Published on 15 Jul 2014

When a cicada tried to get into my boxer shorts on live TV

It was in May 2004 that a plague of cicadas descended upon Washington DC, determined to cause havoc after a 17-year wait. Known as “Brood X”,  the cicadas emerged in swarms after incubating beneath the roots of local trees. These creatures are about the size of a hornet and mate furiously for a few weeks before dying, only for the cycle to be repeated like clockwork 17 years later.

That summer in Washington, the air and the ground were thick with cicadas, all with one purpose – reproduction –  with the males emitting a deafening chorus or courtship song, intended to be devastatingly attractive to the opposite sex.

Most of these matings occur in what biologists call “chorus trees”. But every population has its mavericks, those who swim against the tide and refuse to conform: and so it was that one cicada, just one, decided to fly not up a tree, but up my trouser leg during a live Channel 4 News broadcast from the roof of our bureau there.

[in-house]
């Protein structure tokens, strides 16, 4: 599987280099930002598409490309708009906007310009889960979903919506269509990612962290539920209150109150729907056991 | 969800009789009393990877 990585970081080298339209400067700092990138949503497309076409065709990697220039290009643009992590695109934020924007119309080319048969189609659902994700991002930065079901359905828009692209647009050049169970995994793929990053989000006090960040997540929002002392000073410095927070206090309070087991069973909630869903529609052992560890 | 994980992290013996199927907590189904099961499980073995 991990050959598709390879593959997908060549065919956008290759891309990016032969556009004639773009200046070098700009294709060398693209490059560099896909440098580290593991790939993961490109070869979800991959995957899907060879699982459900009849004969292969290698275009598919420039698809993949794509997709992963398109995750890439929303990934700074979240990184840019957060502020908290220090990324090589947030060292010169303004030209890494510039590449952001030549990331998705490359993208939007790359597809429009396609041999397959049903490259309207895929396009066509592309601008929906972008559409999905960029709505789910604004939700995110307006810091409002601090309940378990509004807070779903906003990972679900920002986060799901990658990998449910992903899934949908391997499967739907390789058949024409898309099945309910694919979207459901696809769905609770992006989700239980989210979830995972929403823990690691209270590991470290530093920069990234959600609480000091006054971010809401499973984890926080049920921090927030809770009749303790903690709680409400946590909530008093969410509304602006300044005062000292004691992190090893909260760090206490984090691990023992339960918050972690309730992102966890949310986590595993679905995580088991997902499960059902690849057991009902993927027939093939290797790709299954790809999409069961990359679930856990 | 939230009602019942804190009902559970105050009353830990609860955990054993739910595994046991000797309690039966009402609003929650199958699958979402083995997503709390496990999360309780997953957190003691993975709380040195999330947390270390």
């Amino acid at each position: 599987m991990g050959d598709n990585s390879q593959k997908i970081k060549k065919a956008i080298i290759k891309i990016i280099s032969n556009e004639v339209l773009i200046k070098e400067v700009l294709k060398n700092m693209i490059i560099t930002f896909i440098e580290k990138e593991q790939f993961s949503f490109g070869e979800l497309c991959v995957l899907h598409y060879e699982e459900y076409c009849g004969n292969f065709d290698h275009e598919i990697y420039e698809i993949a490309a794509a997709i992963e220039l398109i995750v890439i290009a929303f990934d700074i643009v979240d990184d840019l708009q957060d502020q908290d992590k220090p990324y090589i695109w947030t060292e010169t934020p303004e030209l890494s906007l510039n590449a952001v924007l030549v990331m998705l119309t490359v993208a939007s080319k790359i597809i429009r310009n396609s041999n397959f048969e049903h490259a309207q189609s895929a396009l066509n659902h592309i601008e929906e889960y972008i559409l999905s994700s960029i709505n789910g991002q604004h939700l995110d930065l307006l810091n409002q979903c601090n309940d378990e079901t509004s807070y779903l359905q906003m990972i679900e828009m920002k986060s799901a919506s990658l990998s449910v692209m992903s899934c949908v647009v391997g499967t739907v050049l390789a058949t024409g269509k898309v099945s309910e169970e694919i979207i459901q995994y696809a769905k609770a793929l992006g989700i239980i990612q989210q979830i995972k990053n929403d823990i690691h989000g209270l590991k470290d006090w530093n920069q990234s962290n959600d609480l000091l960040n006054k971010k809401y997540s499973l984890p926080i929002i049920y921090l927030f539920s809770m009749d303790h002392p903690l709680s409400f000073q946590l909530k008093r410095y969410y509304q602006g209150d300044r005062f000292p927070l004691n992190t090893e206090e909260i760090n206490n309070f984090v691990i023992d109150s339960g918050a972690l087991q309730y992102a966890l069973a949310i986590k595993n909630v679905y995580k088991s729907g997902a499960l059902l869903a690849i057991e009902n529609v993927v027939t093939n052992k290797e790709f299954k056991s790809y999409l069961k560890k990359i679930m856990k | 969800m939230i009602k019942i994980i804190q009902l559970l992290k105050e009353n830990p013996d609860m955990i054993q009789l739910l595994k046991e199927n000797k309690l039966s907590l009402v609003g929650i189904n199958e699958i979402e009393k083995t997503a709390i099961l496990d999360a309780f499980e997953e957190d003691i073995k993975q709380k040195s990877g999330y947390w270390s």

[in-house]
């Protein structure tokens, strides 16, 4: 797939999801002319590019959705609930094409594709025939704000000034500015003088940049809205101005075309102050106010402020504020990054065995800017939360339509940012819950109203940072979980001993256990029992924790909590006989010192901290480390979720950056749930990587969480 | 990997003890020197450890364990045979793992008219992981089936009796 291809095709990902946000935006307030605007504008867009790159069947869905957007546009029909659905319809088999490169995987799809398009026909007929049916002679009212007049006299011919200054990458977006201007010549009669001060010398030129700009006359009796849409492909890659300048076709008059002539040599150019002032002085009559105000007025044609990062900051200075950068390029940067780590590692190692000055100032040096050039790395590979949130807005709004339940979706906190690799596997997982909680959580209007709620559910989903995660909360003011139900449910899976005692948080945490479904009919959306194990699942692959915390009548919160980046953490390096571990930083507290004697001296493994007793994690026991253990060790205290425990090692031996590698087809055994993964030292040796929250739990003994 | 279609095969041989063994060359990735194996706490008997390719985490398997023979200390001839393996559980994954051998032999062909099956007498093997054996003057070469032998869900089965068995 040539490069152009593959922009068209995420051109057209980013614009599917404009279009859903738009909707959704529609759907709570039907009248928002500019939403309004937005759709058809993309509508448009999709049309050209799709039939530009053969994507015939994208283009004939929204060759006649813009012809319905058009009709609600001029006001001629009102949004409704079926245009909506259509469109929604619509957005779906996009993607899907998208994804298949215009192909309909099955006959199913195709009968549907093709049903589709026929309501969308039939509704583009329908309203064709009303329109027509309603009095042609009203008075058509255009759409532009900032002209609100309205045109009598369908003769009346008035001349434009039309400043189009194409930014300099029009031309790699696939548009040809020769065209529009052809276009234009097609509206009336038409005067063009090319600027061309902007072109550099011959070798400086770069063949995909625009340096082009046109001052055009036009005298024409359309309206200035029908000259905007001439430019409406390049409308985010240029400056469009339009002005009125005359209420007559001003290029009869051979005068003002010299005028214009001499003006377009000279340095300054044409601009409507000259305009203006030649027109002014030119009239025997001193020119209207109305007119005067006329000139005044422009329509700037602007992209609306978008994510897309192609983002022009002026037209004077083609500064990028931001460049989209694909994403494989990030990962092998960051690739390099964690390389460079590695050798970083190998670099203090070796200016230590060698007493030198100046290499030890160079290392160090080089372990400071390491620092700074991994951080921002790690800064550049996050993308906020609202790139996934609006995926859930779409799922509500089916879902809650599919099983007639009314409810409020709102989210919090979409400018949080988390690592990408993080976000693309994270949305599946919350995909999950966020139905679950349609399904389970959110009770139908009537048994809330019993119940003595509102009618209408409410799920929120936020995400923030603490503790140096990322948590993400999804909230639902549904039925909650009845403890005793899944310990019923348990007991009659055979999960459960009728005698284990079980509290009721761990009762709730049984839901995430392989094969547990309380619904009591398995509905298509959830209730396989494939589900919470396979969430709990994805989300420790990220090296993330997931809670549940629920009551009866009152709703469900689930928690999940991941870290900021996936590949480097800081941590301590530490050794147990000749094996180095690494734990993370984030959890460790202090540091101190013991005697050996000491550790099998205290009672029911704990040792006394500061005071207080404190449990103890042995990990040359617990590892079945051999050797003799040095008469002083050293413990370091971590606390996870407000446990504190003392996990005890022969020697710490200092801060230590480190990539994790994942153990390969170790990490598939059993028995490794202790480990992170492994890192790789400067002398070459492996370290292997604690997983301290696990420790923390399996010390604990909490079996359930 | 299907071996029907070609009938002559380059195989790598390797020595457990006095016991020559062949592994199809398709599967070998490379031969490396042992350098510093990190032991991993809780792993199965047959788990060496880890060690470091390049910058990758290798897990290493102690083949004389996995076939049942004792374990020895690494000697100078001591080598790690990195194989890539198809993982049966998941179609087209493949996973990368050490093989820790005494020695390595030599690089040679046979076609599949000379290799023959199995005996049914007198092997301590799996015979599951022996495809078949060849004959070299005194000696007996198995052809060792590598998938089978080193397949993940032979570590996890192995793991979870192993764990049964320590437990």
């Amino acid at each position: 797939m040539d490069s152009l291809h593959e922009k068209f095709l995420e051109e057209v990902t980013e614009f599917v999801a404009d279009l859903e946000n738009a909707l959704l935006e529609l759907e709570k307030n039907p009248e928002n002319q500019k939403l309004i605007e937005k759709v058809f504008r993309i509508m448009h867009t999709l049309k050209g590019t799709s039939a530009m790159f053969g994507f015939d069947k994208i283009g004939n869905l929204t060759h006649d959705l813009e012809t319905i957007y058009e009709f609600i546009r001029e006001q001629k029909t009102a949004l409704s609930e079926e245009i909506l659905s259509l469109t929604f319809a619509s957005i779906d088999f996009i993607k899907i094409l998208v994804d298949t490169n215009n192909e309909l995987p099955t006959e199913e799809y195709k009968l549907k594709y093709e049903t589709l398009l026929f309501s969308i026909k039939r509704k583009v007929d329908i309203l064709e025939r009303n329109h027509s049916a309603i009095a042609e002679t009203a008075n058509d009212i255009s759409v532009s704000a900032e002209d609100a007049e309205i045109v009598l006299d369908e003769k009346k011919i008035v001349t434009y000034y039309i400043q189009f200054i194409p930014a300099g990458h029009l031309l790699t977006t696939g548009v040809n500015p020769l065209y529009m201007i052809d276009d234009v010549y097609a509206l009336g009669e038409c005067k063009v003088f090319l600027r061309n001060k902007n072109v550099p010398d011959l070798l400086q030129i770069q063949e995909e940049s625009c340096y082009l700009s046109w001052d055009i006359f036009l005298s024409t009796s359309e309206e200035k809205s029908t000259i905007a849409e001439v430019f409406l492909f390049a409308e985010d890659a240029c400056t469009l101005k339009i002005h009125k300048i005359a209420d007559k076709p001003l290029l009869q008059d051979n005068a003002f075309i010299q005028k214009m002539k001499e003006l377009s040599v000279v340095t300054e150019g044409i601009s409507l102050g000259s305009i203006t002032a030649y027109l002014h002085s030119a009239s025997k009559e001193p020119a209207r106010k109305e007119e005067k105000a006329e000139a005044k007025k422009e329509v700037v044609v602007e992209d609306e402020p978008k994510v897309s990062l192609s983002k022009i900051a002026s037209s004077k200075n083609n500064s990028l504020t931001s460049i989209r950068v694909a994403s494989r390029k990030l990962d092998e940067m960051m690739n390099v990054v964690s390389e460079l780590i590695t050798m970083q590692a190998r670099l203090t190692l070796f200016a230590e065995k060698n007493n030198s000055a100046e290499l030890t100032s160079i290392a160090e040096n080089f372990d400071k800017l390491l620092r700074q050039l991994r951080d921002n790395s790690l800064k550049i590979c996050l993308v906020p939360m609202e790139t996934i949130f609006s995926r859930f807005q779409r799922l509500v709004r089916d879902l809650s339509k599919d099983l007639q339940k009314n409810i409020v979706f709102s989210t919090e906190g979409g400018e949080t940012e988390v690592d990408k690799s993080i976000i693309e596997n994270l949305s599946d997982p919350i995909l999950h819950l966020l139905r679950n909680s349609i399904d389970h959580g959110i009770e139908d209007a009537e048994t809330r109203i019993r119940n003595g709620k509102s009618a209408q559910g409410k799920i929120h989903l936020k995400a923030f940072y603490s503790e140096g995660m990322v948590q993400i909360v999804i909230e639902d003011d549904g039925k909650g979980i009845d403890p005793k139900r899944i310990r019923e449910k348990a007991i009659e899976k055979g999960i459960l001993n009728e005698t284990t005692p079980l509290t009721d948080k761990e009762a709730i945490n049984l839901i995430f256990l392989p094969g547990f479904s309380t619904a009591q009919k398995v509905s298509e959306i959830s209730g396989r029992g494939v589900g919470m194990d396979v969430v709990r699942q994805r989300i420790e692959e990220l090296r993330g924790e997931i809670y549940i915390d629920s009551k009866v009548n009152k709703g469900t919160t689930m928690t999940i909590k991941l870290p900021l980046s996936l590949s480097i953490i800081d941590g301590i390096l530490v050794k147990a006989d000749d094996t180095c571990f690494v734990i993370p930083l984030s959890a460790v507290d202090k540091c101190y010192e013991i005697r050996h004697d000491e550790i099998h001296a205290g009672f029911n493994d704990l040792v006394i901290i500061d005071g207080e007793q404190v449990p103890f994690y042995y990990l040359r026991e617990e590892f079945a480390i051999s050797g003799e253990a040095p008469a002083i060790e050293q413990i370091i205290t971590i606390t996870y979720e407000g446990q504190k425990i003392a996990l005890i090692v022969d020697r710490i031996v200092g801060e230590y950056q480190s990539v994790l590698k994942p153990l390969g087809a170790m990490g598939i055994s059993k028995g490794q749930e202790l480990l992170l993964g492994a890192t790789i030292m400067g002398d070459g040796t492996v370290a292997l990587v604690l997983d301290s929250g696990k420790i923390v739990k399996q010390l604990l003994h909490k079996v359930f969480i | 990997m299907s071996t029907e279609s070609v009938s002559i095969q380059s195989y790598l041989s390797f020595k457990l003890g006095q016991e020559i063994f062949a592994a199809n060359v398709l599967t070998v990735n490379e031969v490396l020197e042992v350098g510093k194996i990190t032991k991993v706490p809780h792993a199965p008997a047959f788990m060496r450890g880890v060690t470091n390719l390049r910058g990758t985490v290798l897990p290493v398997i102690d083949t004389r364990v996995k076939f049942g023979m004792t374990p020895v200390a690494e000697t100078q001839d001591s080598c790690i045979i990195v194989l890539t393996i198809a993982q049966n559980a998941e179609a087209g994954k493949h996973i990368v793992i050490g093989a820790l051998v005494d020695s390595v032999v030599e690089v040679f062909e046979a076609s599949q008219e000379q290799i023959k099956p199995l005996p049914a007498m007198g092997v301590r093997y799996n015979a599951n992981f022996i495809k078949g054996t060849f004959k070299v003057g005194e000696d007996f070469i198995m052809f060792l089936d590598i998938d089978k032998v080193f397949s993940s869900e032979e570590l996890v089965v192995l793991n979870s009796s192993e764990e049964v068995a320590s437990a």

Cicadas Start To Emerge After 17-Year Slumber

An example of the sort of cicada that approached the writer’s boxer shorts as he spoke on live TV

I was supposed to be talking about the latest United Nations resolution on Iraq when I felt something large and fuzzy take the scenic route up my left leg. It got perilously close to my boxer shorts before I clamped my hand down on it hard and launched into whatever it was I had to say.

Afterwards, I pulled up my trouser leg and saw the cicada tumble out, crushed and dead. I then popped it in an envelope and mailed it off to a strange company in Ohio which had agreed to turn it into a paperweight. Only in America.

The cicada still sits on the mantelpiece at home in my sitting room, encased in a block of resin, slightly battered by its journey up my trousers and through the American postal system. Most of my broadcasts are thankfully forgotten – but that one remains a talking point to this day.

Below: Adam Boulton swallows a fly

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